I have an admission to make: I’ve always found poetry really hard, and I don’t read it for pleasure. I blame it on leadenly bad English teaching at school, and the historian’s training in evidence, logical argument and clear expression rather than intuition and artistry. But there are the Psalms. Every day, I read and pray them, and they do get under your skin, and they are poetry.
Today’s daily eucharistic psalm is 110, which has the glorious verse 3: In the beauty of holiness have I begotten you, like dew from the womb of the morning. But then it goes on to some very nasty verses about the vengeance to be wreaked on the ‘nations’ and a strange final verse (7): He will drink from the stream by the path; therefore he will lift up his head.
Curious about v. 7, I looked up some commentaries. It may be about refreshing yourself in the midst of battle. It could be a reference to a coronation ceremony, like Solomon’s at the spring of Gihon in the Kidron Valley. Or it might not be about water at all. And so on.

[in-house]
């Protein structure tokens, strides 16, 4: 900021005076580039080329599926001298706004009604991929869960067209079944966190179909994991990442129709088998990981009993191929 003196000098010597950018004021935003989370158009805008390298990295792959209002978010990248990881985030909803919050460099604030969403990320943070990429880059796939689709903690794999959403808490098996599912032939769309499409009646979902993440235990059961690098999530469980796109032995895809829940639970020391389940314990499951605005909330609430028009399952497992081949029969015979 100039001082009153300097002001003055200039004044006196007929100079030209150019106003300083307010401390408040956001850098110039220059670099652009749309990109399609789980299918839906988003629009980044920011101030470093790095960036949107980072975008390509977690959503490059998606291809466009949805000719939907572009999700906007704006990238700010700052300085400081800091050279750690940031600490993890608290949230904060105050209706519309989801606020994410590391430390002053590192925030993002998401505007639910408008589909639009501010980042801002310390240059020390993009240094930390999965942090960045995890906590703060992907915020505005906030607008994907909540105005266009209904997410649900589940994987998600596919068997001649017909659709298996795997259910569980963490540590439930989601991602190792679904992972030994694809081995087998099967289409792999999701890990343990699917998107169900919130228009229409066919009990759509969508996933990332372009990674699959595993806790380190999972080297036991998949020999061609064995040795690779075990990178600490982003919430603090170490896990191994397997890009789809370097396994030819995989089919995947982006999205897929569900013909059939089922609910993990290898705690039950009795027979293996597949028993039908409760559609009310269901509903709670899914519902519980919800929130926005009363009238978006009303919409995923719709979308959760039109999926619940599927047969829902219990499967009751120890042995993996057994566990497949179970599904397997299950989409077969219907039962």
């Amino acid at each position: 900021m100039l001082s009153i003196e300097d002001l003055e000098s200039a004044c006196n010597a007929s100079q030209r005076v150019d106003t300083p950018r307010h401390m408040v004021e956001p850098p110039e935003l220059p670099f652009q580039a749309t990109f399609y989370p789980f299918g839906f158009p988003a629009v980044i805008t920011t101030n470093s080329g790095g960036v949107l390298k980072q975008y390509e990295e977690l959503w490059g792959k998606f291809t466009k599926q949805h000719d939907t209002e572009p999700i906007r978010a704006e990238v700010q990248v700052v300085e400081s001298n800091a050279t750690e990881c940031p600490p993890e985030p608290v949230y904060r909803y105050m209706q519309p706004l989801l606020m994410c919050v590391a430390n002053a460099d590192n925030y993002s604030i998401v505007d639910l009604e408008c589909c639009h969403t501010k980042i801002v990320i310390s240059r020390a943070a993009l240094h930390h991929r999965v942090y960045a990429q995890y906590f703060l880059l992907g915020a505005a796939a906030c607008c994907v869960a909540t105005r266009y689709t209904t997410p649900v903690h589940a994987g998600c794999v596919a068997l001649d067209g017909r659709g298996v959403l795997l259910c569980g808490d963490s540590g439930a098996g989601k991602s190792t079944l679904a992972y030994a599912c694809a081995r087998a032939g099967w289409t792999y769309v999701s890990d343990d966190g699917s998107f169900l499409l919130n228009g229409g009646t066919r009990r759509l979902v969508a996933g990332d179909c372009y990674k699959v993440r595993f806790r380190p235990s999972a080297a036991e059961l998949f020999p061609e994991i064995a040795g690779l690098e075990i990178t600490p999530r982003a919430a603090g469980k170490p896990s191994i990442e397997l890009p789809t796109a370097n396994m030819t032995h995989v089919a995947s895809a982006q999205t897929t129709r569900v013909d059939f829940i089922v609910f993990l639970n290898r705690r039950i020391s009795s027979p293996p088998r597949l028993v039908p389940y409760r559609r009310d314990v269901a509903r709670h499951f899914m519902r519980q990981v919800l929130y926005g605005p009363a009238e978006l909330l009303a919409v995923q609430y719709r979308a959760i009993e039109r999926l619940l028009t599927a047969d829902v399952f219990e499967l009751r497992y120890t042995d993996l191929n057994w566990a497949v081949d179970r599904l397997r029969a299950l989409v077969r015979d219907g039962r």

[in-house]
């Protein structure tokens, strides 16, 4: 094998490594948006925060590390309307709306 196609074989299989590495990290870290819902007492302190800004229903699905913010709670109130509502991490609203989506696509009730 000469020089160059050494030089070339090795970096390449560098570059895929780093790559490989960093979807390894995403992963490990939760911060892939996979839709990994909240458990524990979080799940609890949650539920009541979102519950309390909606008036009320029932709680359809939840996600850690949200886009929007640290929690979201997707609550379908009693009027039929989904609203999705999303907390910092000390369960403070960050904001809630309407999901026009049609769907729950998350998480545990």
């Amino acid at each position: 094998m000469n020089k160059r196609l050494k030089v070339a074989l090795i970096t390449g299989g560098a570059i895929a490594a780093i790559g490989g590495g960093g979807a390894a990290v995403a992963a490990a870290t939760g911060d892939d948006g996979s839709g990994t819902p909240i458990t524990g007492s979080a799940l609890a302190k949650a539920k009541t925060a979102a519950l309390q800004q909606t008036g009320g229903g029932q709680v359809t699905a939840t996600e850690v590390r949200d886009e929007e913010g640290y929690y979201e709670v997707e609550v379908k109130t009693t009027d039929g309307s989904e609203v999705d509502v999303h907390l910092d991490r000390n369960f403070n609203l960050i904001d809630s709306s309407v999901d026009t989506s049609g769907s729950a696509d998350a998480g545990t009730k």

Inevitably, my eyes strayed to commentary on v.3 No one knows how to translate it definitively. ‘From the womb of the dawn you will receive the dew of your youth’ (NIV). Or ‘from the womb of the morning, like dew, your youth shall come to you‘ (NRSV). Does this mean young warriors are going to join him? Does God have a womb? (Yes and no, says Augustine; it’s a bit like his ‘bosom’.) Is it all about the Messiah? Or Jesus?
Of course, the beautiful verse 3, which I had grasped at once on first reading, is now opaque to me. It reminds me of the story about Lord Birkenhead, the inter-war lawyer and statesman. A judge responded to a long speech he had made in court, ‘”I have listened to you for over an hour and I do not think I am any the wiser”. “No, my Lord, ” Birkenhead quipped, “but perhaps better informed”.